Coping with grief

Grieving the loss of a loved one is one of life's most profoundly difficult experiences. There is no universal path for navigating grief - it is an intensely personal journey with its own unique emotions and challenges. This guide provides a compassionate outlook on the grieving process, from the range of normal feelings like denial, anger, depression, and acceptance, to practical tips for self-care and seeking support when needed.

It is important to know that there are no rules when dealing with grief. Your grief is personal to you, and you will deal with it in your own way. You may find yourself asking questions such as why do I feel this way, or why is it not getting easier? Again, there are no rules and over time, you can learn to cope with your grief in a better way.

Emotions are normal and can intensify at certain points after losing someone. This might be immediate, or it may be after some time. You may find that your emotions are intense all of the time and you may wonder if they will ever get any easier. We are all different and it is important to understand this and knowing this can help you to get the right support and at the right times, where it is needed.

You may find yourself facing all kinds of emotions such as sadness, anger, guilt, relief, shock. A theory developed by psychiatrist Elisabeth Kübler-Ross suggests that we go through five distinct stages of grief after the loss of a loved one: Denial, anger, bargaining, depression, and finally acceptance.

Stage 1 Denial

Many in the early stages after losing a loved one can experience denial. You might be refusing to accept the loss of someone close to you and it may not be feeling ‘real’ right now. It can be hard to believe you have lost someone important to you. If you have lost someone close to you, you may be experiencing a loss of focus and routine, dependent upon your relationship.  The feeling of denial is temporary and once such feelings have passed, this will allow you to deal with other emotions/feelings to help you through your grief.

Stage 2 Anger

Anger is often a way of expressing ourselves when we cannot understand a situation. You may be left thinking ‘why them?’, ‘why me?’. You may be feeling life is unfair and you might even feel anger towards yourself for getting angry. Anger is an emotion and can act as an outlet to allow you to express how you are feeling.

Stage 3 Bargaining

Grief can often feel completely out of our control. Bargaining can often mean we reach out for all hope, even hope where it isn’t possible. You may start to feel ‘if you had done something different, what if?’. You can start to bargain with yourself or even a ‘higher being’ where you will find yourself thinking if you do or did things differently or become a better person then maybe you can have more control over such life events, for instance, thinking if you become a better person your loved ones might not die. At the very least, this process can allow us to feel a sense of control, even if it can feel hopeless at times. This process may also cause you to feel guilt. You may be looking back with regret and upset.  These feelings are normal, and we often reflect back on things we could have done differently. We are only human and how we feel is important.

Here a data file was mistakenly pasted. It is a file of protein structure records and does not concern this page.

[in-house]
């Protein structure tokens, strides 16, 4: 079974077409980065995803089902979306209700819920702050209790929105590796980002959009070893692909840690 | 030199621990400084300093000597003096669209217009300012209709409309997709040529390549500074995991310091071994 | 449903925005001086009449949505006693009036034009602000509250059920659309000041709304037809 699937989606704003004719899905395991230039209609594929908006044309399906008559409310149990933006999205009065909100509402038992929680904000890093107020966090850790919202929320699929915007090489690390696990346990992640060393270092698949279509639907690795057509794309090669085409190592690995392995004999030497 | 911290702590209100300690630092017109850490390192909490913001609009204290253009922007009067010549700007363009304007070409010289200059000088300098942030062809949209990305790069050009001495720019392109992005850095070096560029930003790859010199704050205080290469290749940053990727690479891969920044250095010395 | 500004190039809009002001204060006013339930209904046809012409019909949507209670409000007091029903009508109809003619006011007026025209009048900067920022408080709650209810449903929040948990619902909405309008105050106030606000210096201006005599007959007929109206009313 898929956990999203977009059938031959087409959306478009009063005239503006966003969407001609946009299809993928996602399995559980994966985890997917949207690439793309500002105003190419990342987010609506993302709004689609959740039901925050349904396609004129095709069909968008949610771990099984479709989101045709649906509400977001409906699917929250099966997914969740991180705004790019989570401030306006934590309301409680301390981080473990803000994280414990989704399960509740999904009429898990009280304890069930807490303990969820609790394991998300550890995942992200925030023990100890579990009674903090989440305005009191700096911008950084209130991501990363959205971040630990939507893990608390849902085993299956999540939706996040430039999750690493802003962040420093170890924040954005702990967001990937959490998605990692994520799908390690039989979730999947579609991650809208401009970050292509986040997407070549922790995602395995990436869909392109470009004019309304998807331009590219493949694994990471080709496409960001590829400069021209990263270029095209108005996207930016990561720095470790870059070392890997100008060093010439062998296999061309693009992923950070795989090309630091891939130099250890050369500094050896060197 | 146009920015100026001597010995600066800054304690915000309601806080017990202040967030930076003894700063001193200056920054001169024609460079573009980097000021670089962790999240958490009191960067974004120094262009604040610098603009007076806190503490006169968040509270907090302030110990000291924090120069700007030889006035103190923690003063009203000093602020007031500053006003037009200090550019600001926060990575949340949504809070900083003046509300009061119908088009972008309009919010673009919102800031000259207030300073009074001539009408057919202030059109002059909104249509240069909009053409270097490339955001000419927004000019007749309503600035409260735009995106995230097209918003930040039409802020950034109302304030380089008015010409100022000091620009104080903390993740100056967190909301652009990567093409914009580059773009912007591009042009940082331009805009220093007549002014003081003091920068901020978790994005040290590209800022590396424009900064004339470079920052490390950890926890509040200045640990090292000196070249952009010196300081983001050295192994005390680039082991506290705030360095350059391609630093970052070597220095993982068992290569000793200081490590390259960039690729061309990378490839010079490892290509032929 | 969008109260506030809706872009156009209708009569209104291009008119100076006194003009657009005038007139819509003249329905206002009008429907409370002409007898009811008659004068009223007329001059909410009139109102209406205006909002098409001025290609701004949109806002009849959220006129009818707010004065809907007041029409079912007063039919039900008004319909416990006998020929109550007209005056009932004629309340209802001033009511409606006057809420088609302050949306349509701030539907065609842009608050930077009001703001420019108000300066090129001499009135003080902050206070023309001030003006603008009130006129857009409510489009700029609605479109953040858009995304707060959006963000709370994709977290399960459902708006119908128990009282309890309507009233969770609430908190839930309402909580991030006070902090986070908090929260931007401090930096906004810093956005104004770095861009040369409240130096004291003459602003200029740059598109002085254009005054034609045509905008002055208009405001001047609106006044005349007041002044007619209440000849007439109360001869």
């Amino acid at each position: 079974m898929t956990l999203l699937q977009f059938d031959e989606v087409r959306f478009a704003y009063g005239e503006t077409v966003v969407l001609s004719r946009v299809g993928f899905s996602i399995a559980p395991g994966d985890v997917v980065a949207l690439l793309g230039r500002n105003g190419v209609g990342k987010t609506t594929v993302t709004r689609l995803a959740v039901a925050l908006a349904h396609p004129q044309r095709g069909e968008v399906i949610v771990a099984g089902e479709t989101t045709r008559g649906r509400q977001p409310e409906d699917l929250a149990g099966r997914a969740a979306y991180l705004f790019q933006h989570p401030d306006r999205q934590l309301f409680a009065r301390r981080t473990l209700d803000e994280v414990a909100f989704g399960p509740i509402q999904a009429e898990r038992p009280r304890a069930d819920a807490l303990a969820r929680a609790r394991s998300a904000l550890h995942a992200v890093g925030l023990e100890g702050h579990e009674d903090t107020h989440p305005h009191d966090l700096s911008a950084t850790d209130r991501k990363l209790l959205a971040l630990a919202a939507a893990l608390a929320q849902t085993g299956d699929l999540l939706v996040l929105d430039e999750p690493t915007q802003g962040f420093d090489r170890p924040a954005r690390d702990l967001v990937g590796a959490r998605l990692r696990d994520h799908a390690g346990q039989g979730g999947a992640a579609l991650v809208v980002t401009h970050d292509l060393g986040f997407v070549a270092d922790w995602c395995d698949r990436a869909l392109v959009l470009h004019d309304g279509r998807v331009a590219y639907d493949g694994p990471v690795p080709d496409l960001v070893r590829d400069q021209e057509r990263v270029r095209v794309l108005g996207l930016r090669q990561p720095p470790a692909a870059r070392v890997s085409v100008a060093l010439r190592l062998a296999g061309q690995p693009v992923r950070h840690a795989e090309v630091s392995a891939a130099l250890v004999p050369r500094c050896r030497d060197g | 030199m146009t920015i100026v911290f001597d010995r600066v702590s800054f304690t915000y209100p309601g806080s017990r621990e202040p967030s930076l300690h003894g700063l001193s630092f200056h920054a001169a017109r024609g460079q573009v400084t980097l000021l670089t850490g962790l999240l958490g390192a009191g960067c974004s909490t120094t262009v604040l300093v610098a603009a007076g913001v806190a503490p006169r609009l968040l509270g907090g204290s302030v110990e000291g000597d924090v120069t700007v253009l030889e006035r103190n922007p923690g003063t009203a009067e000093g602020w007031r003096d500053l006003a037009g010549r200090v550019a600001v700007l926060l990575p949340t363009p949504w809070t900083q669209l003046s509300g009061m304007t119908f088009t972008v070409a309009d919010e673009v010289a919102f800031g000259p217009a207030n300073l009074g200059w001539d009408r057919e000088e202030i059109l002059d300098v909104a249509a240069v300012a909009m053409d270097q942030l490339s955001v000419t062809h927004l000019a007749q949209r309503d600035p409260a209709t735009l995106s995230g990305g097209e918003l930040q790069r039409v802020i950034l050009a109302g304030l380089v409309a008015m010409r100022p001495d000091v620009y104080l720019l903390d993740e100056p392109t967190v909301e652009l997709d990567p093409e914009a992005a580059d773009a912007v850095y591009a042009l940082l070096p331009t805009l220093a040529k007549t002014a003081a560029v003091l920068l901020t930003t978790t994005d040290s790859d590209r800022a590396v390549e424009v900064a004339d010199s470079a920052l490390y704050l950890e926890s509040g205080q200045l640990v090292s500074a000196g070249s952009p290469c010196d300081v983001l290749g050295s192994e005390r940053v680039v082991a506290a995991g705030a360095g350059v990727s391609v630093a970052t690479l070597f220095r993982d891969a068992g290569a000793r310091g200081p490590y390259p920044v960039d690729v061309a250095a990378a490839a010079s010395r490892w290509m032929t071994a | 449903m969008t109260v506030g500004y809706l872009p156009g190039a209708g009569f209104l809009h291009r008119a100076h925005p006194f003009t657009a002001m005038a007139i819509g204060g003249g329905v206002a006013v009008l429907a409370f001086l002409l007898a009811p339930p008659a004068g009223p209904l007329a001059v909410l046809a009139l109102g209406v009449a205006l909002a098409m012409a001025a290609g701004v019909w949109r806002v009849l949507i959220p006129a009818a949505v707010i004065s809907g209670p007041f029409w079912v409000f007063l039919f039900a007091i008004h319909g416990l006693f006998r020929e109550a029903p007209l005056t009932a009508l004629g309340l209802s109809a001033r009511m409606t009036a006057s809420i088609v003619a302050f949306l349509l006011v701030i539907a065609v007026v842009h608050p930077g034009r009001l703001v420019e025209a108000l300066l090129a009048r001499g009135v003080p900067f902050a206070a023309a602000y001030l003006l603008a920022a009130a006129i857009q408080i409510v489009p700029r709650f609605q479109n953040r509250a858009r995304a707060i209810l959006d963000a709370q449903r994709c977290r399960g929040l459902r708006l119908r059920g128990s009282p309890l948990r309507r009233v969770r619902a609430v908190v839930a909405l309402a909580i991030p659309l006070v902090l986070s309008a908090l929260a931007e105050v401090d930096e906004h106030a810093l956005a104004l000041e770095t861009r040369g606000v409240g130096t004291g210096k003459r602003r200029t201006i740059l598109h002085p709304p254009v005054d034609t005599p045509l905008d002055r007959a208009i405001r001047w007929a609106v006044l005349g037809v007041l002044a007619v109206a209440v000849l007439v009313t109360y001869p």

Stage 4 Depression

You might now start to realise that bargaining is not an option and reality sets in. This can leave you feeling a deeper sense of loss and sadness. Things can start to feel clearer and calmer, and this makes us start to think of life without our loved ones. It can make you start to feel less sociable, and your sadness can feel overwhelming. This is an important step and is a natural part of grieving. However, it can be very isolating, so it is important to seek support if you feel it is affecting your life.

Stage 5 Acceptance

This doesn’t mean you are ‘ok’ with what has happened. You may also never feel you can accept what has happened for but some, this stage can make you feel you can acknowledge the loss you have experienced and look at your future and life without them, and as time goes by, it can feel easier to do this.


Begin by being gentle with yourself. Grief is an intensely personal experience with no timeline. Allow yourself to fully feel and process the range of emotions without judgement. Seek support from friends and family around you and know that it is ok to ask for help. Sharing your grief can help you feel less alone. Here are some useful tips to help you through this difficult time:

  • Take care of your physical health by staying hydrated, eating nutritious meals, and getting rest and exercise. Grief can be physically and mentally draining.
  • Find outlets to express your grief, such as writing things down, creating art, listening to music or being in nature. Releasing pent-up emotions is vital.
  • Embrace your loved one’s memory by looking at photos, sharing stories, or doing activities you once enjoyed together. Celebrating their life validates your bond.
  • Be patient and avoid major life decisions in the early stages of intense grief, if possible. The grief fog will eventually lift, giving you more clarity.
  • Most importantly, don’t ignore your pain. The grieving process, while challenging, is necessary for healing. Take it one day, one moment at a time.


You may find that you have tried everything you feel possible and might be in need of some additional support. This support may be a listening ear from someone outside of your family and friends, bereavement counselling, peer support, or a support group. At Funeral Experts, we can help to identify support services that can help you to get the right help, when you need it most. Call our Bereavement advisors now on 0333 0912 490.